DigestFeb 19, 2013 The Associated Press
Cody museum center changes name
CODY -- The Buffalo Bill Historical Center in Cody has been renamed the Buffalo Bill Center of the West.
The name change was approved recently by the center's board of trustees.
The center consists of five museums and a research library that include exhibits on Yellowstone National Park, Western art, Plains Indians, firearms and William F. "Buffalo Bill" Cody.
While the name change is effective immediately, it will be phased in over the coming months.
UW completes emergency review
LARAMIE -- More than 150 University of Wyoming administrators and staff members participated in a review of the university's emergency response plan.
The plan is a basic guide for providing a response system to UW faculty, staff and students for major emergencies that may threaten the health and safety of the campus community.
Emergencies can include weather events, fires, chemical spills, civil disturbances and other situations.
UW Police Chief Mike Samp says the review is part of the university's ongoing commitment to improve safety on campus.
Samp says the university is well prepared for an emergency but does not want to become complacent in light of the some of the national events that have occurred recently.
Charges to be dropped in hawk case
JACKSON -- Prosecutors want to drop charges against the Teton Raptor Center's program director, who was accused of owning more hawks than allowed.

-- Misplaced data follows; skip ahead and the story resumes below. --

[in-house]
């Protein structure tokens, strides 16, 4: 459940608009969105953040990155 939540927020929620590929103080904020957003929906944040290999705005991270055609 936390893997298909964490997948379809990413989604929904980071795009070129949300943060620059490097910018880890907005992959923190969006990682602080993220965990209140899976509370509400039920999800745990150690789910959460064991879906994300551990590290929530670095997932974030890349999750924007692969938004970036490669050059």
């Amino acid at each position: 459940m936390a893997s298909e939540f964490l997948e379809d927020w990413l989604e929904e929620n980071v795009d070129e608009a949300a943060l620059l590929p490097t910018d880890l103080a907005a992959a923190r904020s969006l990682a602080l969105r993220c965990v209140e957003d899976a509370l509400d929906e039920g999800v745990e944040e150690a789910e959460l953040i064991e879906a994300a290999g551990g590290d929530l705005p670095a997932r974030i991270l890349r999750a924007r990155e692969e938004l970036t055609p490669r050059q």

The charges stem from a discrepancy in Jason Jones' application to own 17 raptors in 2010 and the permit he eventually received, which was for eight birds. Jones says Game and Fish Warden Bill Long assured him the difference was a mistake and that he could keep all his birds.
Prosecutor Steve Weichman says the agency failed to disclose a key e-mail sent by a permit officer to Jones, reading "looks like part of the problem is my mistake. I didn't put the correct number of birds on the permit for 2010."
Weichman says that damages the state's argument.
The raptor center wasn't named in the case.
Buffalo Bill's great-grandsons die
CODY -- Authorities have recovered the bodies of a businessman and two of "Buffalo Bill" Cody's great-grandsons from the wreckage of a small plane that crashed into a central Florida marsh.
The Federal Aviation Administration lost contact with the Cessna 310 on Thursday afternoon, and the crash site was discovered Friday about 20 miles west of Vero Beach, Fla.
Authorities haven't released the names of the victims, but a family member identified them as Rob Krieger -- a Florida businessman -- and brothers Kit and Barry Cody.